Hottest links for Thursday 5th December, the late edition (see Wednesday’s edition of hottest links). Get our free daily newsletter (which HAS BEEN RECENTLY UPDATED) and never miss a single linkfest. Also, now if you sign up you will get our new e-book on value investing.

Top stories for today are included below.  Today, we’ve got a somewhat concerning look (well, not if you’re a business owner) at how US wages as a percentage of corporate profits are at their lowest point since World War II, an essay on the inefficiency of gift-giving just in time for the holiday season, and an excellent Ben Graham piece on why sometimes size does matter.

Hottest Links: Stories

Value Investing

Very Rare Interview: Peter Lynch On Charlie Rose (12/513)

Peter Lynch authored three books on investment along with John Rothchild. These books ‘One Up On Wall Street’, ‘Beating the Street’ and ‘Learn to Earn’; the first two books were phenomenal pieces of work, and best sellers. [ValueWalk]

The Economic Inefficiency of Gift Giving

From Michael Sandel’s What Money Can’t Buy: The Moral Limits of Markets. Joel Waldfogel, an economist at the University of Pennsylvania, has taken up the economic inefficiency of gift giving as a personal cause. By “inefficiency,” he means the gap between the value to you (maybe very little) of the $120 argyle sweater your aunt gave you for your birthday, and the value of what you would have bought (an iPod, say) had she given you the cash. [Shane Parrish, Farnam Street]

Not All Buy Backs are Equal

I first read about share buybacks when plowing through one of Peter Lynch’s classic books. Since then, share buybacks has always been one of the top things I look for when assessing the investment merits of a stock. [Jae Jun, Old School Value, Valuewalk]

Wells Fargo vs. Small Community Banks

Charlie Munger once said that he compares every possible investment to Wells Fargo & Co (NYSE:WFC)… Why buy company X if it’s not as good/cheap as WFC? [John Huber, ValueWalk]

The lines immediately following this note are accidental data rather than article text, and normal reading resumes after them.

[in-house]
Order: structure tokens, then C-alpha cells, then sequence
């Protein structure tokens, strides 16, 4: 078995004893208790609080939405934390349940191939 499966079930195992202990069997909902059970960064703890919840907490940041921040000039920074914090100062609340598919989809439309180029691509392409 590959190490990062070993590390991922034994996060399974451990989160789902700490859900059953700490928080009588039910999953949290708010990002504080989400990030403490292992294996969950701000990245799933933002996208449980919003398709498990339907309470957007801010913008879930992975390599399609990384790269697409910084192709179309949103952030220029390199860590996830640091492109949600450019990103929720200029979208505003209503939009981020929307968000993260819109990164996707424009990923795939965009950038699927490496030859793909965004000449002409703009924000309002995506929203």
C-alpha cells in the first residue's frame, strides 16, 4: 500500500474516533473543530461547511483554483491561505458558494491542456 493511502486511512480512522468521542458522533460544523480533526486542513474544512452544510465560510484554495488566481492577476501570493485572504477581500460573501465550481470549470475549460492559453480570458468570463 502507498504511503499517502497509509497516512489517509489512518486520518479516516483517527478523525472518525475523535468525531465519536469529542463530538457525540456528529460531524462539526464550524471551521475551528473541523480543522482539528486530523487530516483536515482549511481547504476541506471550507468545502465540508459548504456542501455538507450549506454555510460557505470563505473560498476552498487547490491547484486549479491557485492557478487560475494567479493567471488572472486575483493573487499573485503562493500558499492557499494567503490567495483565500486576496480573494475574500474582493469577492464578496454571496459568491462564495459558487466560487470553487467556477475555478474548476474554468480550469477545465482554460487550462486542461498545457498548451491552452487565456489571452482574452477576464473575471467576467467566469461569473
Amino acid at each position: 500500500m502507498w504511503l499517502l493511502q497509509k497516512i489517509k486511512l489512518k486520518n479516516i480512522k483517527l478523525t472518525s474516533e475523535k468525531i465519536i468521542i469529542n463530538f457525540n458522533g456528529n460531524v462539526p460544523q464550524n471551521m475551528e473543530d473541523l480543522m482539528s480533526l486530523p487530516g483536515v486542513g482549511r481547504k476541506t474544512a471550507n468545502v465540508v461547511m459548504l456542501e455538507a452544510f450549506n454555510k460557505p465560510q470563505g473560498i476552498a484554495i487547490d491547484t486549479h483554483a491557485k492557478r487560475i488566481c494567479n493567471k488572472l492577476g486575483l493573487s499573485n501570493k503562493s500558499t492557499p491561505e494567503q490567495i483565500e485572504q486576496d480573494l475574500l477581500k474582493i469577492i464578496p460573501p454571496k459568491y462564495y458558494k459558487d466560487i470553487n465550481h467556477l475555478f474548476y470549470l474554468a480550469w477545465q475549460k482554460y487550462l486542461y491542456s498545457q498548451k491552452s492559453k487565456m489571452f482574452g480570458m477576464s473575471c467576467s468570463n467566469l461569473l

Ben Graham Cigar Butt Hunting–Size Matters

The Ben Graham net current asset value rule provides excellent excess returns according to traditional performance measures. [Wesley R. Gray, Turnkey Analyst]


CAPE Country Returns YTD, the Ball Don’t Lie!

I’ve been publishing CAPE updates for countries quarterly on The Idea Farm, and below I highlight a blurb from our upcoming year end outlook. [Mebane Faber]

Screen Shot 2013-12-05 at 10.35.36 AM

Wages Lowest Since WWII

Wages as a percent of US corporate profits lowest since WWII. [Jesse, Jesse’s Crossroads cafe]

Hottest links

Bears Don’t Have Much Time Here – Jeff Saut

The Dow Jones Industrial Average (INDEXDJX:.DJI) is looking at its fourth straight losing session, and possibly its second straight 100-point decline. But this brief burst of daylight for the bears isn’t likely to last, Raymond James’s chief investment strategist Jeffrey Saut said this morning on the MoneyBeat show. [Paul Vigna, MoneyBeat]

Tax avoidance curbs aim to raise £9bn

Hedge funds and other partnerships are expected to pay nearly £2bn more in tax over the next five years, as part of a £9b.. [Vanessa Houlder, FT]

Gross’ Game Plan for Tackling Vanguard

As the PIMCO Total Return Fund lost its title as the world’s largest bond fund to Vanguard last month, its Founder and co-CIO Bill Gross stated he has a plan for a comeback. [Sage Um, aiCIO]


The Future of OPEC: Saudi, Iran, Iraq

The prospect of revitalized oil production in Iraq and Iran may add to tensions between those two countries and Saudi Arabia over export quotas. [Stratfor, ValueWalk]

Intuitive Surgical Recall: More Bark than Bite?

The FDA defines Class 2 recall as “a situation in which use of or exposure to a violative product may cause temporary or medically reversible adverse health consequences or where the probability of serious adverse health consequences is remote.” [Herb Greenberg, The Street]

Banks’ Views of Loan Risk Rarely Off by More Than 100 Percent

The answer for U.S. regulation is more or less “bankers, with some oversight by regulators”: Big banks will be able to use what is called the “Advanced Internal Ratings-Based approach” to assess how risky their loans are, and that assessment feeds into how much capital they need to hold against their loans. [Matt Levine, Bloomberg]

Second Circuit Increases Auditors’ Litigation Risk

For a recent decision of the Second Circuit has allowed investors to proceed in their direct securities fraud lawsuit against PricewaterhouseCoopers, the auditor of hedge fund Lipper Convertibles. In this context, a direct lawsuit is one that is not derivative, and this decision could amount to a significant expansion of the litigation exposure of auditors. [Christopher Faille,]

Hottest Links: Not The Onion

‘Stupidity ran deep’ during ‘stab-proof’ vest demonstration

A young Edmonton man who grievously wounded his friend while testing a supposedly “stab-proof” vest was sentenced to six months in jail Tuesday. [Ryan Cormier, EdmontonJournal]